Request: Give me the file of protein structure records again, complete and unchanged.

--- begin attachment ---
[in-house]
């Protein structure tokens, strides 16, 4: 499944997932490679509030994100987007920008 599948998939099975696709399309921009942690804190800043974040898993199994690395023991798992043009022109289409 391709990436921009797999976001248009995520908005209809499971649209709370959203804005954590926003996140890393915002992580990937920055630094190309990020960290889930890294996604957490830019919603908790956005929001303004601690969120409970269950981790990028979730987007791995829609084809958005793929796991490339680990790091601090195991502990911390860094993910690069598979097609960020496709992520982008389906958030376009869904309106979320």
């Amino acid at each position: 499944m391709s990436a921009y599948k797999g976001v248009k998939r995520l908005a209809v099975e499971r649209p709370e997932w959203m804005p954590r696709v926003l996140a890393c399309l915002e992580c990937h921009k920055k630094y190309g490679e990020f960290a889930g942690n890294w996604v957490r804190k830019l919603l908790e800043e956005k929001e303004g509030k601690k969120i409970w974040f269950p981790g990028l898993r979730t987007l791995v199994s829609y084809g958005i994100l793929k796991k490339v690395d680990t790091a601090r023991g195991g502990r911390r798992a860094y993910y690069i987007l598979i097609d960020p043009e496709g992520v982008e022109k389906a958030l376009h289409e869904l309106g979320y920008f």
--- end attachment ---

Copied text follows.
[in-house]
């Protein structure tokens, strides 16, 4: 499944997932490679509030994100987007920008 599948998939099975696709399309921009942690804190800043974040898993199994690395023991798992043009022109289409 391709990436921009797999976001248009995520908005209809499971649209709370959203804005954590926003996140890393915002992580990937920055630094190309990020960290889930890294996604957490830019919603908790956005929001303004601690969120409970269950981790990028979730987007791995829609084809958005793929796991490339680990790091601090195991502990911390860094993910690069598979097609960020496709992520982008389906958030376009869904309106979320």
């Amino acid at each position: 499944m391709s990436a921009y599948k797999g976001v248009k998939r995520l908005a209809v099975e499971r649209p709370e997932w959203m804005p954590r696709v926003l996140a890393c399309l915002e992580c990937h921009k920055k630094y190309g490679e990020f960290a889930g942690n890294w996604v957490r804190k830019l919603l908790e800043e956005k929001e303004g509030k601690k969120i409970w974040f269950p981790g990028l898993r979730t987007l791995v199994s829609y084809g958005i994100l793929k796991k490339v690395d680990t790091a601090r023991g195991g502990r911390r798992a860094y993910y690069i987007l598979i097609d960020p043009e496709g992520v982008e022109k389906a958030l376009h289409e869904l309106g979320y920008f």